· The client indicated he asked the inspector three times whether there was anything that should keep him from buying the house. The inspector apparently said, “No” and later said, “You can go ahead, there is no problem.” The inspector said he did not remember this conversation, but did not deny it. The judge found that significant.
· The judge did not accept the limitation of liability clause, saying the inspector made recommendations about the advisability of buying the home, although the contract said that was not the intent of the inspection or report. If the inspector goes beyond what is required, he is bound by those statements.
· The clients were rushed in signing the report, although they were intelligent, experienced, university educated people.
· The judge said the inspector should have drawn the clients’ attention to the onerous terms of the limitations of liability clause.
· The report and contract were separate documents, and the judge found nothing incorporating the report into the contract.
· Don’t advise clients whether or not they should buy the home.
· Don’t say things that are different than what you put in your report.
· Don’t offer opinions on things outside the scope of work.
· Get your contract into people’s hands before the inspection and give them a chance to read it and ask questions.
· Include a copy of the contract with the report.
· If you have a limitation of liability clause, understand this is an onerous and unexpected clause. Draw the client’s attention to it.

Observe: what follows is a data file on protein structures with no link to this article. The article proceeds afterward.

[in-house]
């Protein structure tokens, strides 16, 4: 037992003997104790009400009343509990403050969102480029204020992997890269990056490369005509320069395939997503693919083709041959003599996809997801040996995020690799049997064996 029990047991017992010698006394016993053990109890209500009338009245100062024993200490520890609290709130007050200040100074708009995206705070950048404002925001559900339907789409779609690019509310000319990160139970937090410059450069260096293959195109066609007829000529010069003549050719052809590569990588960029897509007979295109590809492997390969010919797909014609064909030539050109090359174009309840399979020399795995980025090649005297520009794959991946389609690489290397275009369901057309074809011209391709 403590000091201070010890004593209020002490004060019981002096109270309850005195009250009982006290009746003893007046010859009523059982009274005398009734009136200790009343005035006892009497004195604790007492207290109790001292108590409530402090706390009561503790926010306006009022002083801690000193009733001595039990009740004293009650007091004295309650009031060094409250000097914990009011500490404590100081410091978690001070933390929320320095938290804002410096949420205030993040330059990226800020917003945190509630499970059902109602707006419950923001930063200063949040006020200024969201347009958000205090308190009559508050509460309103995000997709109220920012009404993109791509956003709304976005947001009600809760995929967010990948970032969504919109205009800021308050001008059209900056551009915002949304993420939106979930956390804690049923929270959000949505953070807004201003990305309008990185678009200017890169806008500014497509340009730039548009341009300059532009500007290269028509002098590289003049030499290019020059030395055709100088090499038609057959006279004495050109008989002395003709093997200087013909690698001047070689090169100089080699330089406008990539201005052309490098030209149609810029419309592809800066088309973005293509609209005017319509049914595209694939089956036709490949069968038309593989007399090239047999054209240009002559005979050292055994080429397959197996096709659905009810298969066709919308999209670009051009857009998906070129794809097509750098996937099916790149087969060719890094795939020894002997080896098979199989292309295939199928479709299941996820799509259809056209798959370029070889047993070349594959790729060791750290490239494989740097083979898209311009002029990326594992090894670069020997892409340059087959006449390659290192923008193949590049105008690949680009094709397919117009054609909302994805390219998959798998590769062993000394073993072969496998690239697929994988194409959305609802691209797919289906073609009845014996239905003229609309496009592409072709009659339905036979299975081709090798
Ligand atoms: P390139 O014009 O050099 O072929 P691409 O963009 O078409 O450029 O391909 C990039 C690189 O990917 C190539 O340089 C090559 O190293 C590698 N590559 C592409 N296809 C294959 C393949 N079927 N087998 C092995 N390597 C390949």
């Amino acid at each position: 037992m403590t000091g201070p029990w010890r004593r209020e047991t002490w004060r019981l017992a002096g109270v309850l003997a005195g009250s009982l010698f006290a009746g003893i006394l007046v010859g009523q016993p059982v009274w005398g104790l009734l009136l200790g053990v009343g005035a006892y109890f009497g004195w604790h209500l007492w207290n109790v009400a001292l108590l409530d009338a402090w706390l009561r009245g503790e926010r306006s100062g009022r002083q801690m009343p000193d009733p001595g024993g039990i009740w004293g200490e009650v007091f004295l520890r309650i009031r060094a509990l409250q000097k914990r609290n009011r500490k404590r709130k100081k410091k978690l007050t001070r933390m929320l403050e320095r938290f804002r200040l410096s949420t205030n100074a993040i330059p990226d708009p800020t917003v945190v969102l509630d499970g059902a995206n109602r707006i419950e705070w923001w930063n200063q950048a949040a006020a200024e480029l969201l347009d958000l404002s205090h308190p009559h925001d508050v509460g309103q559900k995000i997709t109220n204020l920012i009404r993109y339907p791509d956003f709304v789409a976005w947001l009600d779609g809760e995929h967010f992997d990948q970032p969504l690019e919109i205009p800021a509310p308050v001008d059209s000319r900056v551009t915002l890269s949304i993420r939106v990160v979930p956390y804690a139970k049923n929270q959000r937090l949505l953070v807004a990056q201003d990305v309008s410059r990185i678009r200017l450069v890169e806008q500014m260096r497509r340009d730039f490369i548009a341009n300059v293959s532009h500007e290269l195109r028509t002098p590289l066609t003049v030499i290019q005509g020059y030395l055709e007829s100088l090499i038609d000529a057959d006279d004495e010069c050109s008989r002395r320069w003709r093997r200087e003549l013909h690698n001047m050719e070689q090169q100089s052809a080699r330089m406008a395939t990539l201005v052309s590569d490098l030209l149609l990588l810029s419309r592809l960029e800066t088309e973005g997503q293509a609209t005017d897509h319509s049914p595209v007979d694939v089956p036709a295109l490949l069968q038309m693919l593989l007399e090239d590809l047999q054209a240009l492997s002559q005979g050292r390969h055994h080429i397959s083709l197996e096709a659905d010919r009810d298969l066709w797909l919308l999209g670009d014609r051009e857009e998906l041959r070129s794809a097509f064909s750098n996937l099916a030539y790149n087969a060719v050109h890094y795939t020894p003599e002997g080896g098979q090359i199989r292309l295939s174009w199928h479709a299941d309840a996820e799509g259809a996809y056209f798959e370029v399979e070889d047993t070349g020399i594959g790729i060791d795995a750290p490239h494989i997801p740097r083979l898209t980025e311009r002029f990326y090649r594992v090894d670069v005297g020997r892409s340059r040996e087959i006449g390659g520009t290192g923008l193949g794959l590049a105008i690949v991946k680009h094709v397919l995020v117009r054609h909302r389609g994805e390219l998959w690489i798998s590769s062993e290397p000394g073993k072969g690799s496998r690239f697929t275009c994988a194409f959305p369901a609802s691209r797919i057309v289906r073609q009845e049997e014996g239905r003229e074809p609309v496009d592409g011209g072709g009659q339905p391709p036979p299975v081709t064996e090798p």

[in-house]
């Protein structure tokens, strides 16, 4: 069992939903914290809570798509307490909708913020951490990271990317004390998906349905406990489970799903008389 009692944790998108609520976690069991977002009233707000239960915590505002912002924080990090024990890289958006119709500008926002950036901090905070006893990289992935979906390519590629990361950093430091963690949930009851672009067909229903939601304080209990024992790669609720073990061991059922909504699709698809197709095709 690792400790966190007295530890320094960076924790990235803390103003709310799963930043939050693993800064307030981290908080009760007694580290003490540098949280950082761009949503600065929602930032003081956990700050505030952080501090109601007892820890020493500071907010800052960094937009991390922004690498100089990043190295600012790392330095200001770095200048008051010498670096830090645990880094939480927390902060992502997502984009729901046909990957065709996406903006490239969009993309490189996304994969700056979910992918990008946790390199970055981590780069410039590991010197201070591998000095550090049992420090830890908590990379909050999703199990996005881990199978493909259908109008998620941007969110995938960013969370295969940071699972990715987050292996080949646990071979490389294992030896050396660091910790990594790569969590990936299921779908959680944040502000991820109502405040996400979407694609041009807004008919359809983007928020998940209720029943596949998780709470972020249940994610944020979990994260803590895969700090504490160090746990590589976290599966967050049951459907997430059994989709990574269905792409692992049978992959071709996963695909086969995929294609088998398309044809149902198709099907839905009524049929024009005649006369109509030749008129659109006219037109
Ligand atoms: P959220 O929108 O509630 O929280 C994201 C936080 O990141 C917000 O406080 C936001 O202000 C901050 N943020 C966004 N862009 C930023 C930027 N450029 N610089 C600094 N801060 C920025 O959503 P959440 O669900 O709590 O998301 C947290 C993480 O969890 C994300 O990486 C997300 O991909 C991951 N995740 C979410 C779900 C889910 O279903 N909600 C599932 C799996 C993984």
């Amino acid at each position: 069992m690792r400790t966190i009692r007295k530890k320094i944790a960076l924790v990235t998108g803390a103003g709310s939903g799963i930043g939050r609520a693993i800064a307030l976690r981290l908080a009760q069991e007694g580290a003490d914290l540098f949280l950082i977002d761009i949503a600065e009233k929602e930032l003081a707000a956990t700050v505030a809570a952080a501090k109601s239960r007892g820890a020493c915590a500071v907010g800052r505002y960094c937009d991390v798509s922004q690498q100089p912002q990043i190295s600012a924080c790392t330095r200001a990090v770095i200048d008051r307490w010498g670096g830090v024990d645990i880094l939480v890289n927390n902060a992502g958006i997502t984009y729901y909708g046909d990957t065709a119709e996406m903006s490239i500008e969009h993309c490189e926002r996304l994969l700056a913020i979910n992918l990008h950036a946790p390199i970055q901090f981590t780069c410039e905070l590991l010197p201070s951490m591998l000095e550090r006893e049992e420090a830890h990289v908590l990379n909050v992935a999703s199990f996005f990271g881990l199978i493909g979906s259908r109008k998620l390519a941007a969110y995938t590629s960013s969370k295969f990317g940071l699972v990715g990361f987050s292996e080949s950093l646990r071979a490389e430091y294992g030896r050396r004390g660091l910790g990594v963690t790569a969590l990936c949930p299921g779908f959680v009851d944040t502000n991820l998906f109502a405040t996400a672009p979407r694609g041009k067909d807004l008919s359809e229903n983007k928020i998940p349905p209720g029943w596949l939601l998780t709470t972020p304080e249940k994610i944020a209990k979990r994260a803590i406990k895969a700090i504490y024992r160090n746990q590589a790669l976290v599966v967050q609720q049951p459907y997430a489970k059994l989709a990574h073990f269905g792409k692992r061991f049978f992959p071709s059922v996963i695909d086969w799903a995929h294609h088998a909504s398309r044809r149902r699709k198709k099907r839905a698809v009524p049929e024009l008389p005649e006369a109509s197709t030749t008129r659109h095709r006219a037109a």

· If you cannot get access to an area, document the limitation clearly.
· If you find damage during sampling, point out that there may be additional damage and recommend further evaluation as needed.
· Make your client aware that where surface damage is visible there may be also be concealed damage.
· Make your recommendations clear.
· Do not use reassuring language to minimize issues.
· Tell the client about the possible implications of defects.
Some folks love the PDA solution, There is no denying its convenience and with our Horizon report writing software, it is fast and easy to use.
However, it looks to us like compact laptops are taking over the market, and are priced as competitively as PDAs. There seems to be more research and development and considerably more product choice in the netbook (compact laptops) space than PDAs.The full Windows operating system, more power and storage, and convenience of a full keypad appeal to many.
The laptop version of Horizon has an abundance of convenient features including
· Fast syncs
· Flexible zoom and font size setups
· Data entry screens that are very similar to the web screens
· Quick data entry and editing through Quick View/Edit
· A wonderful photo management system
· The ability to create a PDF preview quickly
· A better looking report output than the PDA
· A much nicer work order interface than the PDA
Looking to the future, our efforts are going to focus on development of the laptop version, becauuse that’s where we see the world going.